The table below shows that the proportion of these top industrial firms that have pricing teams under my definition falls sharply below the Top 100 mark. In fact, only 5% of the bottom 300 industrial firms out of the top 500 have a dedicated pricing team.

Implications for Industrial Firms

The research reveals how far behind the manufacturing and industrial world is with the adoption of pricing as part of the 4 Ps of the marketing construct. We can see that after the top 50 or 100, the penetration of the pricing function is quasi non-existent. That also potentially means that the next 500 industrial US firms do not have dedicated pricing teams. These companies might have pricing roles under marketing but no sizeable pricing teams. One can only assume that the responsibility of pricing falls under marketing managers, product managers, and sales leadership.

Large industrial firms belonging in the top 100 list have very large annual sales revenues and potentially very complex organizational and divisional structures. Having dedicated pricing roles and a pricing team with 20 to 30 professionals is a good first step. But how do you manage pricing for a $100 billion business with this low number of pricing professionals? How do you manage pricing discipline for thousands of SKUs and millions of customer transactions?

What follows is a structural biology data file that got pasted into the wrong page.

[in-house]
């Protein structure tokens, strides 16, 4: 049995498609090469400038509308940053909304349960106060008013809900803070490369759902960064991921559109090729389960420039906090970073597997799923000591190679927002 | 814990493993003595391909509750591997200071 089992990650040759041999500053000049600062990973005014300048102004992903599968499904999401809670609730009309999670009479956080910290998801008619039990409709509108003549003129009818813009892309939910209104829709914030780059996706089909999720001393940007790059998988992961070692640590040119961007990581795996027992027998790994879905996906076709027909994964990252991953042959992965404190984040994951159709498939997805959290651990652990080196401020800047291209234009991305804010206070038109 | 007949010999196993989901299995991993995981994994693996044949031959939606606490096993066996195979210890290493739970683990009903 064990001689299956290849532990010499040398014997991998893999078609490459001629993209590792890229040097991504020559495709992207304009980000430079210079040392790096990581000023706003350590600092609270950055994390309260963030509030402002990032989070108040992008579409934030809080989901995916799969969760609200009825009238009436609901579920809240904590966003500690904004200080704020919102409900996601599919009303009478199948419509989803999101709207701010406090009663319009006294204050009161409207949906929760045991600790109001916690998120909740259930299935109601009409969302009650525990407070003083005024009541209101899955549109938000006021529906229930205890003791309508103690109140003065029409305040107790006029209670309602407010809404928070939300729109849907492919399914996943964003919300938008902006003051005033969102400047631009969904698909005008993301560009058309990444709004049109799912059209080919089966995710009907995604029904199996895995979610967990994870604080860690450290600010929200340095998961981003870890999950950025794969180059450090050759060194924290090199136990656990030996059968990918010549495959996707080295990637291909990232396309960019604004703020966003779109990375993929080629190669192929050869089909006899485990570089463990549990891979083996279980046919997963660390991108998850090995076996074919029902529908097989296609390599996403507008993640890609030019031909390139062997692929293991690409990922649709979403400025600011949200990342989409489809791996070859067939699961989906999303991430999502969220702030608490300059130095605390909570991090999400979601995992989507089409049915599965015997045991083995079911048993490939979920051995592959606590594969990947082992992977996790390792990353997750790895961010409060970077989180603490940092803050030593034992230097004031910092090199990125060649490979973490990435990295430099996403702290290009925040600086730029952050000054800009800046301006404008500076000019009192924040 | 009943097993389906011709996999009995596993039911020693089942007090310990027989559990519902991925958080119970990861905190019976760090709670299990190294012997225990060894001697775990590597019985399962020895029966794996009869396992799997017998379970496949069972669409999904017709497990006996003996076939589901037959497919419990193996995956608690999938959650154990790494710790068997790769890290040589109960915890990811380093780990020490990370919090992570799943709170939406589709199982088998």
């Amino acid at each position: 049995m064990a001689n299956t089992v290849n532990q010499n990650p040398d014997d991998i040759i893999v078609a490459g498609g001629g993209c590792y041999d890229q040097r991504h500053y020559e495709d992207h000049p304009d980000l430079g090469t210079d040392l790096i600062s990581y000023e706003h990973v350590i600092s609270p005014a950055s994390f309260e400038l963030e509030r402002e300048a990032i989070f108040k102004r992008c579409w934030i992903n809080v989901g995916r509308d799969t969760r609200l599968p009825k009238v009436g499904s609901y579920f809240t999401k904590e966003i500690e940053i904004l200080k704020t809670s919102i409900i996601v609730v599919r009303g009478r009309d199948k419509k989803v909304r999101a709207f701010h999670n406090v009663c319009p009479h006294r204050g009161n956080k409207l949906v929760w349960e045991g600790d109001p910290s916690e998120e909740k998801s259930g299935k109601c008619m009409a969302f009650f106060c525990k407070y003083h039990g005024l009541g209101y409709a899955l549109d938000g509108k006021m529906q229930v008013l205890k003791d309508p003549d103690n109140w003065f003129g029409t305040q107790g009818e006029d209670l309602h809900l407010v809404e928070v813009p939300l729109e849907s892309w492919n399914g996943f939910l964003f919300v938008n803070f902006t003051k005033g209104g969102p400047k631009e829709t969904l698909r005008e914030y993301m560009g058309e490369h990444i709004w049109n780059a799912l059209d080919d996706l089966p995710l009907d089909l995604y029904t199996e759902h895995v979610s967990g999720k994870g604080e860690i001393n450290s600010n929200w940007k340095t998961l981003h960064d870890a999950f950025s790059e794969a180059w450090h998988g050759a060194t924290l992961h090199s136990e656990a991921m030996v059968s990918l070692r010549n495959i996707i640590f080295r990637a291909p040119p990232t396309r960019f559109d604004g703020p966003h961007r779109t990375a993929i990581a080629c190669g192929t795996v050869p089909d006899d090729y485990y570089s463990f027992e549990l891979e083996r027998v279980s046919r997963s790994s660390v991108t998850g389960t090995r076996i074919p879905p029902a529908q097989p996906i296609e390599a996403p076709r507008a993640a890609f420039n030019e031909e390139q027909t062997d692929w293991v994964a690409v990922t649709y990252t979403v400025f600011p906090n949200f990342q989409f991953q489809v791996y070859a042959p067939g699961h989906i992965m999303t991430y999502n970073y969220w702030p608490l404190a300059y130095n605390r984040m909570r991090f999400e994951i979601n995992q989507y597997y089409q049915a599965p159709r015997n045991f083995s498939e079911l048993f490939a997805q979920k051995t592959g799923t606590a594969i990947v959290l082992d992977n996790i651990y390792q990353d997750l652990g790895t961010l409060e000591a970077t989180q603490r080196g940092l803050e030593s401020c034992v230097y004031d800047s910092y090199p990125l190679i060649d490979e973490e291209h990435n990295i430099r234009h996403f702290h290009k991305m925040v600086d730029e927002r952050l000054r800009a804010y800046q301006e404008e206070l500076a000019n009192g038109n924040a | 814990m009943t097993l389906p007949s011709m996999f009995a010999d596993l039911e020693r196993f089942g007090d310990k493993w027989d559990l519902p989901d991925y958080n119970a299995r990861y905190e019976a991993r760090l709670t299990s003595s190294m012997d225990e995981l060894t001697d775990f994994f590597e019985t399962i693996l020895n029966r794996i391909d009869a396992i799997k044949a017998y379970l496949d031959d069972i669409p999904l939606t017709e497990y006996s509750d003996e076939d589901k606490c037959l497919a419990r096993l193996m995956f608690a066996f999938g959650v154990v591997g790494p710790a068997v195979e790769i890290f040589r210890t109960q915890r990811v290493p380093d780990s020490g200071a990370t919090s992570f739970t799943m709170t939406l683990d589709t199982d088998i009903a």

Leaders of industrial firms continue to underestimate the potential impact of pricing teams and pricing in investments. There are plenty of anecdotes, books and consulting reports that show the tremendous impact of pricing to the bottom line. It is well known that every $1 invested in pricing leads to $7 to $10 in EBITDA impact. Yet, these leaders continue to focus on cost-cutting, market share growth, and cost-plus pricing. Some industrial sectors have realized the potential impact and have made considerable investments: chemicals, medical equipment, spare parts, and industrial services. We still have a long way to go to convince these leaders to pay attention. It is hard work but the payback is real. Be bold. Join the pricing revolution!

Stephan M. Liozu, Ph.D. is chief value officer at Thales Group and founder of Value Innoruption Advisors, a consulting boutique specializing in value-based pricing, digital pricing, and industrial pricing. Stephan wrote nine pricing books and is a frequent keynote speaker at industrial and digital conferences.

About the Author

Stephan Liozu | Founder, Value Innoruption Advisors

Stephan Liozu ­­­is Founder of Value Innoruption Advisors, a consulting boutique specializing in industrial pricing, XaaS pricing, and value-based pricing. He is also the co-Founder of Pricing for the Planet (HOME | PricingForThePlanet & Sustainable Pricing) which specialized in pricing for sustainability. Stephan has 30 years of experience in the industrial sector with companies like Owens Corning, Saint-Gobain, Freudenberg, and Thales.